The Last Victim, Karen Robards - LOVE Ms. Robards' books, but this one threw me for a loop.  There's a psychic twist in it that I just didn't expect, and is obviously meant to keep us coming back for more, WHICH I will, as soon as the next book is released!  Dr. Charlotte Stone is a serial killer expert, with an ability to see dead people.  Sorta makes it easier to solve those mysteries, right?  But even though Mr. Right appears to be right there in front of her, working with her on this latest search for a serial killer, I can see why if you actually meet and work with the killer, that it might be hard to remain objective...

Almost Summer, Susan Maller (Kindle edition) - I bought several Kindle books in preparate for jury duty, and this was one of them.  Another from the Fool's Gold series, I wasn't thrilled with this one.  I guess I'm an American, through and through... Our British hero just didn't cut it for me in this book.  I didn't feel the love, the passion, the attraction that seemed effortless in other Fool's Gold stories...  And Paige, our heroine, she just didn't help me enjoy the story either...  After all the Mallery romances I've been reading recently, this one disappointed.

Only Us, Susan Mallery (Kindle novella) - Okay, this one was just fine, although it was about a couple of Fool's gold characters I really don't remember appearing in more than, maybe, one book...  The veterinarian's wife just up and left one day; she left him AND her baby daughter, and she never returned.  They divorced and Cameron has been raising his daughter alone, with the help, most recently, of pet groomer Carina Fiore.  Rina is in love with Cameron, she fell for him and his daughter immediately, but she's done nothing about it.  Her girlfriend convinces her to take a chance, and she does, with disappointing consequences.  Cameron rebuffs her advances - he just wants to remain friends.  Well, that doesn't cut it for Rina and she moves on, only to find that Santa can indeed bring happiness forever after...

Chasing Perfect, Susan Maller (Kindle edition) - Finally!  Fool's Gold #1!  Only instead of the tried and true formula, heroine and hero linked by an intertwined past, she starts off with strangers meeting under business circumstances, strangers who become friends, strangers who become each other's true love...  And that little twist about one of the strangers having an unknown link to the town?  That just added a little drama and made it feel more like you were reading about family instead of strangers...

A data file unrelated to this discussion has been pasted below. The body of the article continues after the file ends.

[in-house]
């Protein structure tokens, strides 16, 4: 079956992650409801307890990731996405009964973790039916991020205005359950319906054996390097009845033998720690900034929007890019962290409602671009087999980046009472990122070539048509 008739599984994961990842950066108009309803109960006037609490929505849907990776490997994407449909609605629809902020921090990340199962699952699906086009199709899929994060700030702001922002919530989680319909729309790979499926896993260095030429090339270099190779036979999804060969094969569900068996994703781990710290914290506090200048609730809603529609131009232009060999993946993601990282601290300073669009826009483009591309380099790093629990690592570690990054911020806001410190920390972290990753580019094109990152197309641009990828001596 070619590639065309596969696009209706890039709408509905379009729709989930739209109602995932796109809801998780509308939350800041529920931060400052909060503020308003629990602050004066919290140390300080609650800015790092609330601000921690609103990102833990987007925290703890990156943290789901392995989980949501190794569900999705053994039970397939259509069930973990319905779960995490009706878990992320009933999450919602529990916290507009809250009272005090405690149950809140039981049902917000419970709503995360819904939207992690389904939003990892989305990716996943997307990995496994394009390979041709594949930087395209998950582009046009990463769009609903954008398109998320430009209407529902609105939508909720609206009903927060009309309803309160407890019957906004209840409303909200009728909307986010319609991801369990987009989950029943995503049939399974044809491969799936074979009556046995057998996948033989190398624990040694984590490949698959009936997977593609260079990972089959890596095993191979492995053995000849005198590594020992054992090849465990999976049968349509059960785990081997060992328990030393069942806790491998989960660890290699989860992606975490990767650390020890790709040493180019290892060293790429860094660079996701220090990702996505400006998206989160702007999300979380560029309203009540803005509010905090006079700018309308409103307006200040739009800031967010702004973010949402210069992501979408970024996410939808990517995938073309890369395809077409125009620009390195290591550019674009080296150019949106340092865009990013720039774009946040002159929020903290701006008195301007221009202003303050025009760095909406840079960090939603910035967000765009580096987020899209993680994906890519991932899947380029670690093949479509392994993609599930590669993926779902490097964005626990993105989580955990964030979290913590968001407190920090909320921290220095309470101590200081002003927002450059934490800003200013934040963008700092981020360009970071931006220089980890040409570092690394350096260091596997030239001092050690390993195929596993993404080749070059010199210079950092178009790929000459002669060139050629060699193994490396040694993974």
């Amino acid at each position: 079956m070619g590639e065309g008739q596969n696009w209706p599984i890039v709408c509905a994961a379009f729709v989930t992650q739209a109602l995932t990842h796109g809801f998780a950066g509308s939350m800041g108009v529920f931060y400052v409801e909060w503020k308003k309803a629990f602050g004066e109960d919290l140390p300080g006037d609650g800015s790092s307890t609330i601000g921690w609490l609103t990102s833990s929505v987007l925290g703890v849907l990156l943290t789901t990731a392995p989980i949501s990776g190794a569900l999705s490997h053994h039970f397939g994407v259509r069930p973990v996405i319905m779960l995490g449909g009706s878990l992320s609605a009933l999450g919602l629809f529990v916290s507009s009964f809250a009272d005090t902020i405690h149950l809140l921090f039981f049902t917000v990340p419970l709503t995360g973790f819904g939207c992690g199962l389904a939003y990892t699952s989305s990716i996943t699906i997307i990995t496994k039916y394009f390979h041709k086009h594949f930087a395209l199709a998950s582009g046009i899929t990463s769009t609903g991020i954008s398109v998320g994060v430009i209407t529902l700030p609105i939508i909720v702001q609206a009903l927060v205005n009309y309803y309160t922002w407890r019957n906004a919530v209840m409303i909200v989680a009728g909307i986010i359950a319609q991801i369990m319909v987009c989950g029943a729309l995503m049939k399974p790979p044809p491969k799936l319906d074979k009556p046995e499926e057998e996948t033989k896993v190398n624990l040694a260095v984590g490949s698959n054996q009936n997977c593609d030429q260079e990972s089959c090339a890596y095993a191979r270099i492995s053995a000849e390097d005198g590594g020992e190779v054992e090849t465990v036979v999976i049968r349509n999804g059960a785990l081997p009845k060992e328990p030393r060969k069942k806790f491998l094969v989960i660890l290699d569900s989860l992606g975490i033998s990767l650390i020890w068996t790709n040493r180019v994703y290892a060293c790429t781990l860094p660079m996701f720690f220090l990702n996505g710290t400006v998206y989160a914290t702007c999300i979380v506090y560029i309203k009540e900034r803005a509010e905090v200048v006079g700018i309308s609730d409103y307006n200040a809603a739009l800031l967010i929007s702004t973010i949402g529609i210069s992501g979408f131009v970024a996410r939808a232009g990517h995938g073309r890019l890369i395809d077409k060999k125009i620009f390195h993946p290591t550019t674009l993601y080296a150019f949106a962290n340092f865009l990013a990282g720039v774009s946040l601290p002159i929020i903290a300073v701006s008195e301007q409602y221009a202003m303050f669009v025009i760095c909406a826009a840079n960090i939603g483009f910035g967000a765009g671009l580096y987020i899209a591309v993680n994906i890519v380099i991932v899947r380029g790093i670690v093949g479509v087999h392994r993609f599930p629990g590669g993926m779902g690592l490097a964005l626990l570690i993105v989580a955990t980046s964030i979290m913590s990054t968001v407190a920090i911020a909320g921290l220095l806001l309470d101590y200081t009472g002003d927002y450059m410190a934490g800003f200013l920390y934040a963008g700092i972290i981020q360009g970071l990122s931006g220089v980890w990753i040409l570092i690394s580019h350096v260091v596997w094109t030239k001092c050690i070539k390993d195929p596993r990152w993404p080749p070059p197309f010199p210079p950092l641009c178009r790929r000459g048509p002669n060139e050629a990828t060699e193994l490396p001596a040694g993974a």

Where Azaleas Bloom, Sherryl Woods - Another in the Sweet Magnolias series, single mom Lynn Morrow is struggling when her soon-to-be-ex-husband apparently stops sending support.  In fact, his lawyer even disappears for a while, apparently running off with hubby's money...  She gets a part-time job, and does well, but ends are not meeting and she winds up working from home a few hours a week for a local contractor who eventually winds up as her hero.

Dark Places, Gillian Flynn - An earlier book by the author of Gone Girl (reviewed last month), this novel contains the same dark characters and warped stories I guess Ms. Flynn is famous for, and MAN, were these characters dark!!!  I didn't like any of them - Libby Day, our heroine, is a troubled individual, not heroine material at all.  She's the victim of a horrible childhood, the only survivor other than her murdering older brother...  who murdered their entire family when Libby was only seven years old.  She's had nothing to do with her brother for 25 years, but desperate circumstances bring them into contact again.  I did NOT see the twisted ending coming and admit to being totally shocked at how it was resolved.  Disturbed, and shocked...

2 comments:

  1. Wow, lots of reading done while doing things like, oh, working, jury duty, volunteering, you know--living. Seriously, though, I keep telling myself I should just get rid of my television. There's little on that's interesting, after all, and I could get a lot more done or read without it.

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  2. Wasn't Koontz'time warps that drove me nuts, it was the detail. And I LOVE visuals, I get them easily. This was overkill for me.